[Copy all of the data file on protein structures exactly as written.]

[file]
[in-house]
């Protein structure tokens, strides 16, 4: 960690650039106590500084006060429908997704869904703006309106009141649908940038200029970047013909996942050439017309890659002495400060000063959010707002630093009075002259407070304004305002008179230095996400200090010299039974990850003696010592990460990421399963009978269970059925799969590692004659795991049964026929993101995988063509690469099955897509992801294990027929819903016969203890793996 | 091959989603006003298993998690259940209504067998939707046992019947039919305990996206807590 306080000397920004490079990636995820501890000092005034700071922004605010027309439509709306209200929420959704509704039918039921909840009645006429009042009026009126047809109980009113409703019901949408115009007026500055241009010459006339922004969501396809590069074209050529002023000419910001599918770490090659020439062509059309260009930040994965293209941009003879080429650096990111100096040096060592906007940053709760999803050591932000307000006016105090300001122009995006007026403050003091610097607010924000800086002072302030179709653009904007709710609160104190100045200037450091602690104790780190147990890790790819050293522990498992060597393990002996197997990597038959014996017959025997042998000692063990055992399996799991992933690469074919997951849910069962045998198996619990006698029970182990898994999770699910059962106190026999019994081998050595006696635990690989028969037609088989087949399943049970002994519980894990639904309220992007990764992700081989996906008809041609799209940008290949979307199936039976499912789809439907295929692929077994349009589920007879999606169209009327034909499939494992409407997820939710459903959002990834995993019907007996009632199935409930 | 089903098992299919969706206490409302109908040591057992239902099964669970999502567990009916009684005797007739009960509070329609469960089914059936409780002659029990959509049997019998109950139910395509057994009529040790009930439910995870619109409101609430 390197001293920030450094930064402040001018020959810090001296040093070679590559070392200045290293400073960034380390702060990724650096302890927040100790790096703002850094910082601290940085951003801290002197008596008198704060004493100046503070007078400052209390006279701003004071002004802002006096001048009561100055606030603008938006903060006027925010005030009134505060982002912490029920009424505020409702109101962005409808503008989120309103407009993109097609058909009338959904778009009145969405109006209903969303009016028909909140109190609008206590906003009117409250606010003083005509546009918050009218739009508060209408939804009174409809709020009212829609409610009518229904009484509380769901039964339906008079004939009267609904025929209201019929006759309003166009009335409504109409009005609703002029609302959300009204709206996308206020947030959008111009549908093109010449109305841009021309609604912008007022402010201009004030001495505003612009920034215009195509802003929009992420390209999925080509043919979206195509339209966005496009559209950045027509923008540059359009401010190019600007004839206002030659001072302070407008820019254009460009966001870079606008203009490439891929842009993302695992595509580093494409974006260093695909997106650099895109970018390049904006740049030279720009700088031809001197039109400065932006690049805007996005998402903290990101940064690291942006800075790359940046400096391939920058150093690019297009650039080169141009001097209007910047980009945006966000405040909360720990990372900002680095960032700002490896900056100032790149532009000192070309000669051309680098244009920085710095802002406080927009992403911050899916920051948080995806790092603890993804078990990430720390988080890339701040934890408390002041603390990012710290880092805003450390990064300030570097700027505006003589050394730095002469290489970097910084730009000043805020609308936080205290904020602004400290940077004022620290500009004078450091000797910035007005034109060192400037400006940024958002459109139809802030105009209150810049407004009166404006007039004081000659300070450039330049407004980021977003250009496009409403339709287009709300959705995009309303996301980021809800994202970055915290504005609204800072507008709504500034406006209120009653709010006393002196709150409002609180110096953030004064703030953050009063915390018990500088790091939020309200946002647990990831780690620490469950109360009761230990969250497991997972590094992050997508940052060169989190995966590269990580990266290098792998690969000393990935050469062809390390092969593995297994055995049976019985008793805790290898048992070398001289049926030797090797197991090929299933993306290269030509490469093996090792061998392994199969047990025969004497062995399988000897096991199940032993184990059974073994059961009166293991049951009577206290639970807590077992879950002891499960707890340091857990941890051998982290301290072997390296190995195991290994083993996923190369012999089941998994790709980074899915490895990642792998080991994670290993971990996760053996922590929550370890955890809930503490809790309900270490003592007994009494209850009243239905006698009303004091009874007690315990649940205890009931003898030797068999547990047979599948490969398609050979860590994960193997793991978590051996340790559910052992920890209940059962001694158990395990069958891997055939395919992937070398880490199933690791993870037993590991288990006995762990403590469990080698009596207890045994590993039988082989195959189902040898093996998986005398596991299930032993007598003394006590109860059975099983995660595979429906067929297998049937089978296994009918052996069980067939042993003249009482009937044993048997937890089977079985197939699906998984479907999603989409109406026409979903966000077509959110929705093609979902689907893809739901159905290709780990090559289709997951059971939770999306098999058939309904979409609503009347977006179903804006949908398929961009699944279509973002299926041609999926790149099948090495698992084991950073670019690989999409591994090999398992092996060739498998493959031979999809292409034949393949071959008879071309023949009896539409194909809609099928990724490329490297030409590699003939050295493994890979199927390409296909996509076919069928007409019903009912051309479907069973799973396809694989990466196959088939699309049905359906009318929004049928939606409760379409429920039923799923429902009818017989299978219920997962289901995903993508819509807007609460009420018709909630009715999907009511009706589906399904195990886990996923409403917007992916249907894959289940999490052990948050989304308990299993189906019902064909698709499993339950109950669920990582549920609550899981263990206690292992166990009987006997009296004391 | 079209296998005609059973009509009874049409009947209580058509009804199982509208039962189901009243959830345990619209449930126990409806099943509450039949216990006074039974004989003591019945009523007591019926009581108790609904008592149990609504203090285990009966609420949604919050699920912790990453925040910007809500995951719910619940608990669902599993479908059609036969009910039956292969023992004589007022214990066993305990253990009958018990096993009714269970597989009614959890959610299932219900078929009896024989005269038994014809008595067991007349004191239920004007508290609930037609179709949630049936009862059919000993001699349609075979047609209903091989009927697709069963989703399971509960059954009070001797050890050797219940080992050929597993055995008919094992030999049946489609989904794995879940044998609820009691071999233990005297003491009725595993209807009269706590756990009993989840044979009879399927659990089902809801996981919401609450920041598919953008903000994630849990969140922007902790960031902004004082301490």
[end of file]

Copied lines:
[in-house]
């Protein structure tokens, strides 16, 4: 960690650039106590500084006060429908997704869904703006309106009141649908940038200029970047013909996942050439017309890659002495400060000063959010707002630093009075002259407070304004305002008179230095996400200090010299039974990850003696010592990460990421399963009978269970059925799969590692004659795991049964026929993101995988063509690469099955897509992801294990027929819903016969203890793996 | 091959989603006003298993998690259940209504067998939707046992019947039919305990996206807590 306080000397920004490079990636995820501890000092005034700071922004605010027309439509709306209200929420959704509704039918039921909840009645006429009042009026009126047809109980009113409703019901949408115009007026500055241009010459006339922004969501396809590069074209050529002023000419910001599918770490090659020439062509059309260009930040994965293209941009003879080429650096990111100096040096060592906007940053709760999803050591932000307000006016105090300001122009995006007026403050003091610097607010924000800086002072302030179709653009904007709710609160104190100045200037450091602690104790780190147990890790790819050293522990498992060597393990002996197997990597038959014996017959025997042998000692063990055992399996799991992933690469074919997951849910069962045998198996619990006698029970182990898994999770699910059962106190026999019994081998050595006696635990690989028969037609088989087949399943049970002994519980894990639904309220992007990764992700081989996906008809041609799209940008290949979307199936039976499912789809439907295929692929077994349009589920007879999606169209009327034909499939494992409407997820939710459903959002990834995993019907007996009632199935409930 | 089903098992299919969706206490409302109908040591057992239902099964669970999502567990009916009684005797007739009960509070329609469960089914059936409780002659029990959509049997019998109950139910395509057994009529040790009930439910995870619109409101609430 390197001293920030450094930064402040001018020959810090001296040093070679590559070392200045290293400073960034380390702060990724650096302890927040100790790096703002850094910082601290940085951003801290002197008596008198704060004493100046503070007078400052209390006279701003004071002004802002006096001048009561100055606030603008938006903060006027925010005030009134505060982002912490029920009424505020409702109101962005409808503008989120309103407009993109097609058909009338959904778009009145969405109006209903969303009016028909909140109190609008206590906003009117409250606010003083005509546009918050009218739009508060209408939804009174409809709020009212829609409610009518229904009484509380769901039964339906008079004939009267609904025929209201019929006759309003166009009335409504109409009005609703002029609302959300009204709206996308206020947030959008111009549908093109010449109305841009021309609604912008007022402010201009004030001495505003612009920034215009195509802003929009992420390209999925080509043919979206195509339209966005496009559209950045027509923008540059359009401010190019600007004839206002030659001072302070407008820019254009460009966001870079606008203009490439891929842009993302695992595509580093494409974006260093695909997106650099895109970018390049904006740049030279720009700088031809001197039109400065932006690049805007996005998402903290990101940064690291942006800075790359940046400096391939920058150093690019297009650039080169141009001097209007910047980009945006966000405040909360720990990372900002680095960032700002490896900056100032790149532009000192070309000669051309680098244009920085710095802002406080927009992403911050899916920051948080995806790092603890993804078990990430720390988080890339701040934890408390002041603390990012710290880092805003450390990064300030570097700027505006003589050394730095002469290489970097910084730009000043805020609308936080205290904020602004400290940077004022620290500009004078450091000797910035007005034109060192400037400006940024958002459109139809802030105009209150810049407004009166404006007039004081000659300070450039330049407004980021977003250009496009409403339709287009709300959705995009309303996301980021809800994202970055915290504005609204800072507008709504500034406006209120009653709010006393002196709150409002609180110096953030004064703030953050009063915390018990500088790091939020309200946002647990990831780690620490469950109360009761230990969250497991997972590094992050997508940052060169989190995966590269990580990266290098792998690969000393990935050469062809390390092969593995297994055995049976019985008793805790290898048992070398001289049926030797090797197991090929299933993306290269030509490469093996090792061998392994199969047990025969004497062995399988000897096991199940032993184990059974073994059961009166293991049951009577206290639970807590077992879950002891499960707890340091857990941890051998982290301290072997390296190995195991290994083993996923190369012999089941998994790709980074899915490895990642792998080991994670290993971990996760053996922590929550370890955890809930503490809790309900270490003592007994009494209850009243239905006698009303004091009874007690315990649940205890009931003898030797068999547990047979599948490969398609050979860590994960193997793991978590051996340790559910052992920890209940059962001694158990395990069958891997055939395919992937070398880490199933690791993870037993590991288990006995762990403590469990080698009596207890045994590993039988082989195959189902040898093996998986005398596991299930032993007598003394006590109860059975099983995660595979429906067929297998049937089978296994009918052996069980067939042993003249009482009937044993048997937890089977079985197939699906998984479907999603989409109406026409979903966000077509959110929705093609979902689907893809739901159905290709780990090559289709997951059971939770999306098999058939309904979409609503009347977006179903804006949908398929961009699944279509973002299926041609999926790149099948090495698992084991950073670019690989999409591994090999398992092996060739498998493959031979999809292409034949393949071959008879071309023949009896539409194909809609099928990724490329490297030409590699003939050295493994890979199927390409296909996509076919069928007409019903009912051309479907069973799973396809694989990466196959088939699309049905359906009318929004049928939606409760379409429920039923799923429902009818017989299978219920997962289901995903993508819509807007609460009420018709909630009715999907009511009706589906399904195990886990996923409403917007992916249907894959289940999490052990948050989304308990299993189906019902064909698709499993339950109950669920990582549920609550899981263990206690292992166990009987006997009296004391 | 079209296998005609059973009509009874049409009947209580058509009804199982509208039962189901009243959830345990619209449930126990409806099943509450039949216990006074039974004989003591019945009523007591019926009581108790609904008592149990609504203090285990009966609420949604919050699920912790990453925040910007809500995951719910619940608990669902599993479908059609036969009910039956292969023992004589007022214990066993305990253990009958018990096993009714269970597989009614959890959610299932219900078929009896024989005269038994014809008595067991007349004191239920004007508290609930037609179709949630049936009862059919000993001699349609075979047609209903091989009927697709069963989703399971509960059954009070001797050890050797219940080992050929597993055995008919094992030999049946489609989904794995879940044998609820009691071999233990005297003491009725595993209807009269706590756990009993989840044979009879399927659990089902809801996981919401609450920041598919953008903000994630849990969140922007902790960031902004004082301490």